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The New Sharing Economy

A new way of consumption has taken manufacturers and retailers by surprise

  • Key4Communications
11/06/2014

People are increasingly creating and participating in communities to share services and products. We connect online to offer products that we no longer use, to rent items that we only need for a specific period, or to exchange our time and our assets, in addition to sharing information and contents.

In fact, there are more and more platforms that allow us to share services and items, such as Uber and Blablacar, which were at the center of a recent controversy in Spain over possible sanctions on users. These practices were born under difficult circumstances (especially in regard to the labor market), but are now part of a new way of consuming, which is more rational and responsible. Both manufacturers and retailers have to learn how to react to this new context, and the response must go beyond trying to regulate something nearly impossible to control.

Many online platforms offer to share all kinds of goods: Airbnb is used to rent rooms to travelers; Task Rabbit, to search people and volunteering for tasks such as moving or picking someone up from the airport; Baby Plays, to exchange toys, and Pley, to rent LEGO sets.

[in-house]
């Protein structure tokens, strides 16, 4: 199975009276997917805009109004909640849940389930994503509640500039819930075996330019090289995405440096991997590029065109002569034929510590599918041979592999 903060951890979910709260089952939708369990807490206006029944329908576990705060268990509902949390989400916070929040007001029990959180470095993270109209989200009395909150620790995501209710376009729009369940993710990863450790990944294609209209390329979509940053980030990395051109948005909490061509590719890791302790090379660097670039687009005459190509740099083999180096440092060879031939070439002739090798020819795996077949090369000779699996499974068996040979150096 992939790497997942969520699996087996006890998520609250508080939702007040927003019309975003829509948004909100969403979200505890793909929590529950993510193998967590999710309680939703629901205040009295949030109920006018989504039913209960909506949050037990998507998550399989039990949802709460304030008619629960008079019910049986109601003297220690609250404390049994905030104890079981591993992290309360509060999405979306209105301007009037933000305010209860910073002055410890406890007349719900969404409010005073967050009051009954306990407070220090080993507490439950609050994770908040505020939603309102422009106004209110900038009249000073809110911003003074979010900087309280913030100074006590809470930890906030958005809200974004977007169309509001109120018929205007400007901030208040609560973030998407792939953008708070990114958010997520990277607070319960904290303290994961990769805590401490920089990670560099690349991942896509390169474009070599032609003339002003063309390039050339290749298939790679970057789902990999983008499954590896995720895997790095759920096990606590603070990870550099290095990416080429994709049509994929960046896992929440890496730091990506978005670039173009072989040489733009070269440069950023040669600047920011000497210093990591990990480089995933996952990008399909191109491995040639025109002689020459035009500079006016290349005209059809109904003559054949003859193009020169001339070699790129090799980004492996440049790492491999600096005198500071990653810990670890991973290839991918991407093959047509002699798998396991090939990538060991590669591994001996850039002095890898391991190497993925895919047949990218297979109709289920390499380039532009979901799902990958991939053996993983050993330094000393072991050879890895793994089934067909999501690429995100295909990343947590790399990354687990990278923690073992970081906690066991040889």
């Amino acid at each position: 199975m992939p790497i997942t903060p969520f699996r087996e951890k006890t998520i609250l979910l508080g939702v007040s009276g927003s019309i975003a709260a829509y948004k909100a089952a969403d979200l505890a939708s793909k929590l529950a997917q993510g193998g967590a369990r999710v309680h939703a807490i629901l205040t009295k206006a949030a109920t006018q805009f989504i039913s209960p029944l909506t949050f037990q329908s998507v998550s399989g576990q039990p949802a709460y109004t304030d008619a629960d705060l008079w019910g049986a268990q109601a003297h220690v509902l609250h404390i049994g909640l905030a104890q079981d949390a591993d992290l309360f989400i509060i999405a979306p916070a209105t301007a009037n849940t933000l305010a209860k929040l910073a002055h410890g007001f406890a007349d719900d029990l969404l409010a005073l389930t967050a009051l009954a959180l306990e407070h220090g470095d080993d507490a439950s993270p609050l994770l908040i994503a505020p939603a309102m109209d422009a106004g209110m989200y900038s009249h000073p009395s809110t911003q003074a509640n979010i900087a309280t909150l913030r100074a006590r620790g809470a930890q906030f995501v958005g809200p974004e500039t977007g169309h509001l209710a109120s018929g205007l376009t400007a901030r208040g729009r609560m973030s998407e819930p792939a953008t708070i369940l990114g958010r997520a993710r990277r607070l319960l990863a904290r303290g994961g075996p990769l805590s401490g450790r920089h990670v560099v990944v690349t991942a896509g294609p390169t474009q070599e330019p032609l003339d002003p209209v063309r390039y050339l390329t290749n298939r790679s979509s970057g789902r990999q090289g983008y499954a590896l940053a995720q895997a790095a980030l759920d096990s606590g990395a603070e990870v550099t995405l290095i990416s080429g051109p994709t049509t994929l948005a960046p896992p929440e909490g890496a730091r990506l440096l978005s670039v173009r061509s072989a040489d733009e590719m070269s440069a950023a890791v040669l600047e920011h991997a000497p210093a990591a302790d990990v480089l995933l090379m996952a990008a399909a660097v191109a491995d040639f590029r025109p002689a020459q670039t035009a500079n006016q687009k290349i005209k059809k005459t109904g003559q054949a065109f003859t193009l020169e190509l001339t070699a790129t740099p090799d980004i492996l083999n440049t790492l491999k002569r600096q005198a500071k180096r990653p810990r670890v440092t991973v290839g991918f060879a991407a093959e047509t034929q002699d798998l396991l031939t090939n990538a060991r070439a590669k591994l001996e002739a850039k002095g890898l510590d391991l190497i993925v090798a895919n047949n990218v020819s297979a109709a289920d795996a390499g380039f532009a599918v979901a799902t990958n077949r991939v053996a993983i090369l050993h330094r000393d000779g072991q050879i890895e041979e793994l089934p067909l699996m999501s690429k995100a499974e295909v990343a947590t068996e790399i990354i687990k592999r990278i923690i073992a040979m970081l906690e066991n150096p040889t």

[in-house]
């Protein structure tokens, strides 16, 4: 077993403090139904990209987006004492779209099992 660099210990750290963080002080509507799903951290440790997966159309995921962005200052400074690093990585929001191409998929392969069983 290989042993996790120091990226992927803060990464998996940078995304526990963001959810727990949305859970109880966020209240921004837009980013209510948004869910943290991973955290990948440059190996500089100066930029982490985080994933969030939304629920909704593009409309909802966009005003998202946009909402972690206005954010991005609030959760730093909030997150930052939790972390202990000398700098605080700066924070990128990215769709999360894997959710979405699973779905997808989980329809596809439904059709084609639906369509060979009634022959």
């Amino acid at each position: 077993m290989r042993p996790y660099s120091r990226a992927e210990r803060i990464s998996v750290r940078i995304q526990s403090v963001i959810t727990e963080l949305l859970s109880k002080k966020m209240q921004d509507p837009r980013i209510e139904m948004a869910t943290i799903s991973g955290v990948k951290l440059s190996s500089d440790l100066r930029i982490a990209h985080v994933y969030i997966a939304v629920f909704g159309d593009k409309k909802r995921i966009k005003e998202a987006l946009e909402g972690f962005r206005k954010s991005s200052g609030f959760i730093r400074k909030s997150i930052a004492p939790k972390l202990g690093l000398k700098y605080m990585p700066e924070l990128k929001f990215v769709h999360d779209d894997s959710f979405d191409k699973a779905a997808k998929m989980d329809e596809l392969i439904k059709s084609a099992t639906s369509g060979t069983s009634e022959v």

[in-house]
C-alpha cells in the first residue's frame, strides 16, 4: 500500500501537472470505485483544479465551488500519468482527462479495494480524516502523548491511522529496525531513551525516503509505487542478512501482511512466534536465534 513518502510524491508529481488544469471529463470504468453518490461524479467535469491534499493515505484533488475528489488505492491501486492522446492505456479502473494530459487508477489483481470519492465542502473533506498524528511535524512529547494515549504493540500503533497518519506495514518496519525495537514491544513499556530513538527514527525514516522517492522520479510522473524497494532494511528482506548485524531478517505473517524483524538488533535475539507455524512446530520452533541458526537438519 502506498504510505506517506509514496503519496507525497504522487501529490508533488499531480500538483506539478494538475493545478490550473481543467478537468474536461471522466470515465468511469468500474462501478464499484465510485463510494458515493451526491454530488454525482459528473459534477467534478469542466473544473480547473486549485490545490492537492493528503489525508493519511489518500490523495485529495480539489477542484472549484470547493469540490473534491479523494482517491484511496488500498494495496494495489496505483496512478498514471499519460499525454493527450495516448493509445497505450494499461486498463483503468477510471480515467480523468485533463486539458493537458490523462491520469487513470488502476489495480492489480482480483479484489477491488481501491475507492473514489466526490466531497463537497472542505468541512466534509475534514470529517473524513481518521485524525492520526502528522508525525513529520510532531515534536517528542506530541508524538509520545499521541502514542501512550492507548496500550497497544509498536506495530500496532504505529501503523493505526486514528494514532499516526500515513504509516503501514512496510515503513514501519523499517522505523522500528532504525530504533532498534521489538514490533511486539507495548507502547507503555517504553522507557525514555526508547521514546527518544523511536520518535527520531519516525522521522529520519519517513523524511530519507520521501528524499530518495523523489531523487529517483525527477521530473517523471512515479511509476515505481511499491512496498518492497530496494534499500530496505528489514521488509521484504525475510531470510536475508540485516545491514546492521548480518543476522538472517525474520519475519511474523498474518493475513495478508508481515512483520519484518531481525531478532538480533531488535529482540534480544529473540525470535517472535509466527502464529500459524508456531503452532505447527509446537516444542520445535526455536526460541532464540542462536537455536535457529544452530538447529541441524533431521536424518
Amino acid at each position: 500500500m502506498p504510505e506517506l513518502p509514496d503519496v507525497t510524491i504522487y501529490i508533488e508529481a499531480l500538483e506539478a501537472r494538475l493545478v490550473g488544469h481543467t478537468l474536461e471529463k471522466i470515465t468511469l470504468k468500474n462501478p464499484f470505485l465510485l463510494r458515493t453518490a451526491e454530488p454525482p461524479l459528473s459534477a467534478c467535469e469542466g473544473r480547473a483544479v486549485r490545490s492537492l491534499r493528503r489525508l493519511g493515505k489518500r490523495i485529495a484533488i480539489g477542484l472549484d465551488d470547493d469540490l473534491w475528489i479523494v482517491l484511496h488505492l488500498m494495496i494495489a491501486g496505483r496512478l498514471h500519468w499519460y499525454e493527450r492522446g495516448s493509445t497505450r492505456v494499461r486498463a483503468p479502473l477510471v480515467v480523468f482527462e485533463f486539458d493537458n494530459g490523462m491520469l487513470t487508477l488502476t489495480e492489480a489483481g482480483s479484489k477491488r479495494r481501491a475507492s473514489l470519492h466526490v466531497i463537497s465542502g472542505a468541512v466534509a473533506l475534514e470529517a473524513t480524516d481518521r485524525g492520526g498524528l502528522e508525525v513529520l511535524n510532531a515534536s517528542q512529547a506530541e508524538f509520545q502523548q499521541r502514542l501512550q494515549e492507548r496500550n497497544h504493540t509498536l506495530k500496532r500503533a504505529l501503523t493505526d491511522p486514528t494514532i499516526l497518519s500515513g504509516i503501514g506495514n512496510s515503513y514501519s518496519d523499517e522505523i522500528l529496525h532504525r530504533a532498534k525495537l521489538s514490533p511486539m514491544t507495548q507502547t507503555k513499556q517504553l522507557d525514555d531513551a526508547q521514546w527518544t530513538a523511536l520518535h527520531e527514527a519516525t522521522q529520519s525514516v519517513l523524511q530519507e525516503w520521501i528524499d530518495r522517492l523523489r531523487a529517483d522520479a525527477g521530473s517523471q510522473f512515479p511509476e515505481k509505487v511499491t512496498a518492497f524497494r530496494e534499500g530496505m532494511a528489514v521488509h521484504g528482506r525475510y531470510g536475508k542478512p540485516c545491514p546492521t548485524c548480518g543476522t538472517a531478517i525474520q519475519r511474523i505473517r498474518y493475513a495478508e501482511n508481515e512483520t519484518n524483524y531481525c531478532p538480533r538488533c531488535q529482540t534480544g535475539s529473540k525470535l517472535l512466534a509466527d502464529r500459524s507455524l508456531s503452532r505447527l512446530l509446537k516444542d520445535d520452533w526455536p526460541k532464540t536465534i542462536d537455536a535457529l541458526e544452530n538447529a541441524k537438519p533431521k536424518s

According to a Nielsen study, 68% of consumers are willing to share their time and assets in exchange for an economic benefit and 66% would use or rent products or services from others. The percentages reach 78% and 81% in Asia Pacific; 73% and 71% in the Middle East and Africa; 70% and 68% in Latin America; and go down to 54% and 44% in Europe, and 52% and 43% in North America.

The economic value of this activity could exceed $3.5 billion in 2014, which would mean a growth of 25%.

The products we are more willing to share are:

- Electronics, 18%.
- Classes and other personal services, 26%.
- Tools, 23%.
- Bicycles, 22%.
- Clothing, 22%.
- Household items, 22%.
- Sports equipment 22%.
- Cars, 21%.

All seems to indicate that this new way of consuming will remain once the economic situation improves, as that is what is happening in the countries that are leaving behind the bad times - consumers are increasingly concerned about sustainability, personal development and solidarity, and less worried about status and consumerism.

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